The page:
Cleve Dheensaw / Times Colonist April 19, 2018
Photograph By Chad Hipolito, The Canadian Press
Officials from StubHub say they support the B.C. government’s attempts to assure more sports and concert tickets are available to the general public during the initial sale through methods that could include the banning of automated bots.
But the company says it does not favour price caps on tickets once they reach the secondary-sales marketplace.
Three officials from StubHub, one of the leading outlets for ticket reselling, are in Victoria this week from New York to meet with B.C. government officials.
The province is expected to enact legislation in the fall, aimed at limiting high-priced ticket scalping for sports events and concerts.
The B.C. government conducted an online public survey regarding the issue, which ran March 5-22. It will make the results public this spring.
Many Island sports fans go through resale websites such as StubHub to buy tickets for sold-out events such as Seattle Seahawks NFL games and Vancouver Canucks NHL games.
The issue came to a head when many frustrated concert fans complained scalpers scooped up many of the tickets for the late Gord Downie’s 2016 farewell tour with the Tragically Hip, which began at Save-on-Foods Memorial Centre in Victoria on July 22.
“Live events should be an enjoyable experience for British Columbians, not a windfall for scalpers,” said Solicitor General Mike Farnworth, in launching the online survey last month.
“The action we’re taking is aimed at protecting people from unscrupulous scalpers and unfair practices that shut average people out from events in B.C.”
The issue, however, was on Vancouver West End NDP MLA Spencer Chandra Herbert’s radar long before that when he introduced a private member’s bill to clamp down on ticket scalping in 2007. He is supportive of the current initiative to bring in legislation.
“British Columbians are frustrated by ticket price gouging, and want action,” he said.
StubHub and others in the industry are having their input before legislation is enacted.
“If someone buys a ticket, they should have the right to resell that ticket,” said Cameron Papp, communications manager for StubHub, during an interview in Victoria.
“We have no idea what the B.C. government will pass. Obviously, we have a business objective.”
A chief issue is looking at banning the use of automated online bots, which are used by scalpers to circumvent security controls, to hoover up large amounts of tickets when primary sales begin.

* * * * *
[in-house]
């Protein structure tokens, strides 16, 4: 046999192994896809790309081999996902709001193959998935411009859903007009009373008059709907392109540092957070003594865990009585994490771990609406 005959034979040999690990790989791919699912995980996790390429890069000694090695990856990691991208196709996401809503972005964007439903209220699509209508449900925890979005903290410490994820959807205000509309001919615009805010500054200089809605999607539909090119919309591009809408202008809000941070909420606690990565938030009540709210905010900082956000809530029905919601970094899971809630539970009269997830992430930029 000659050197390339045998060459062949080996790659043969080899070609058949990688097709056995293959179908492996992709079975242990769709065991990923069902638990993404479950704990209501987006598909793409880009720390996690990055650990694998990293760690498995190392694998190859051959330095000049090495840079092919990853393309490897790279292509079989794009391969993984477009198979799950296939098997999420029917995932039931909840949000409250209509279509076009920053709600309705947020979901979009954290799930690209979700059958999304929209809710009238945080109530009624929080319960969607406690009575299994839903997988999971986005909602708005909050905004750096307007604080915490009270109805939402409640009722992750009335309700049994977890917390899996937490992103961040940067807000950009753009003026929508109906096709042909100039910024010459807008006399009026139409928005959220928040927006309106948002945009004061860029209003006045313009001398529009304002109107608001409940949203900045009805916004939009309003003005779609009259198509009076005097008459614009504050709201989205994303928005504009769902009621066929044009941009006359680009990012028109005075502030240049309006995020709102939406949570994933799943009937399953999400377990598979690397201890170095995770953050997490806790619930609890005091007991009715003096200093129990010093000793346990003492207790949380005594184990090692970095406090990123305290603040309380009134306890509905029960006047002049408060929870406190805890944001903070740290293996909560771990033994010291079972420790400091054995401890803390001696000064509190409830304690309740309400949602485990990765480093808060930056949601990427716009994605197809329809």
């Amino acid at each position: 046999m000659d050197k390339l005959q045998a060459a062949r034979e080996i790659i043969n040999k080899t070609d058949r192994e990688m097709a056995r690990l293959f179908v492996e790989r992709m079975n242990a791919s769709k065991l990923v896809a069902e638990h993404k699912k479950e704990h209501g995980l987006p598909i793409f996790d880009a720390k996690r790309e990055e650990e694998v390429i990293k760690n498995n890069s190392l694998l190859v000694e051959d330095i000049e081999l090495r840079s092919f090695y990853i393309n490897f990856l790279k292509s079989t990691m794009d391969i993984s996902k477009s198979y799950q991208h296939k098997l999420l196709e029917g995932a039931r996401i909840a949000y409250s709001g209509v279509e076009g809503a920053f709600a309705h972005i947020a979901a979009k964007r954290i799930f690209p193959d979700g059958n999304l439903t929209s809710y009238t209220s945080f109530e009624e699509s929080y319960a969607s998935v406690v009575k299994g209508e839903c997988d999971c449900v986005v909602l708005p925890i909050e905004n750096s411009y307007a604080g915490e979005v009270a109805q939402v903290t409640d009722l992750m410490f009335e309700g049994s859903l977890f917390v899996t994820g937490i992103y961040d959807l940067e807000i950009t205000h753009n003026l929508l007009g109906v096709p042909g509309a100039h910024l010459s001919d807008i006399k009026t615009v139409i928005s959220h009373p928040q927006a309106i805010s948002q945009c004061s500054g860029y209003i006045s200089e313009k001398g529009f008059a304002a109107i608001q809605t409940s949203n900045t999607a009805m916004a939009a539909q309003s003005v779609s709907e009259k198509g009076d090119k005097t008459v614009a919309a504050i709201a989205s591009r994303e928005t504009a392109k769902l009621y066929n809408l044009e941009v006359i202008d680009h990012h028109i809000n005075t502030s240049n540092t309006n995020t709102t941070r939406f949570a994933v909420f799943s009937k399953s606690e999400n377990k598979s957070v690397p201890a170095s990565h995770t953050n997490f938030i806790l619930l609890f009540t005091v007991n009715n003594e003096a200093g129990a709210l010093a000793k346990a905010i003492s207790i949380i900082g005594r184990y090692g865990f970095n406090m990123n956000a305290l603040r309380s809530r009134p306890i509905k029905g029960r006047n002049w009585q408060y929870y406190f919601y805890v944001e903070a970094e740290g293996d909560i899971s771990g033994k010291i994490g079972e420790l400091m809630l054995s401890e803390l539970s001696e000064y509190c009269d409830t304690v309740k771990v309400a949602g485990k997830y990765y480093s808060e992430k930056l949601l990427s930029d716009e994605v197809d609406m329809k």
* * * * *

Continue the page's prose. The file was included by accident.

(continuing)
“Bots are an issue. We would push for legislation against bots,” Papp said.
Ontario banned bots in December as part of its new Ticket Sales Act.
Papp, however, noted promoters sometimes withhold large amounts of tickets for sponsors and others during primary sales.
He said StubHub is not supportive of the kind of price cap also passed by the Ontario government in December. It limits the secondary-market resale of tickets to 50 per cent above face value.
The question being asked is whether it is the government’s job to decide how important it is personally for someone to be in the building for a game or concert? Let the market-place decide, is StubHub’s message.
Yet even the company realizes not all for-resale ducats are a mom and pop pair of Seahawks season tickets put up because the holders can’t make it that Sunday due to a nephew’s wedding.
“It’s supply and demand. Competition is good. We don’t discourage professionals [scalpers on their site], to be frank,” Papp said.
“The reality is, people have access to tickets. The secondary market will exist, whether there is a price cap or not.”
Papp estimates 10 to 20 per cent of fans attending major-league pro sports games bought after-market tickets to get into the stadium or arena. The secondary resale market for sports and concert tickets is estimated as an $8-billion industry annually in North America.
It is so big that StubHub has deals with most MLB teams and begins a partnership with the NFL next season, even though most pro teams also encourage season-ticket holders to resell their tickets through the teams’ in-house resale system.
“It’s not unusual for the secondary ticket market to have deals with pro teams,” Papp said.
He said the highest-demand after-market ticket annually is for the Super Bowl.
“You might get a one-off Game 7, like the Chicago Cubs in baseball, that will match that, but it’s the Super Bowl that remains the most sought-after resale ticket in North American sports,” Papp said.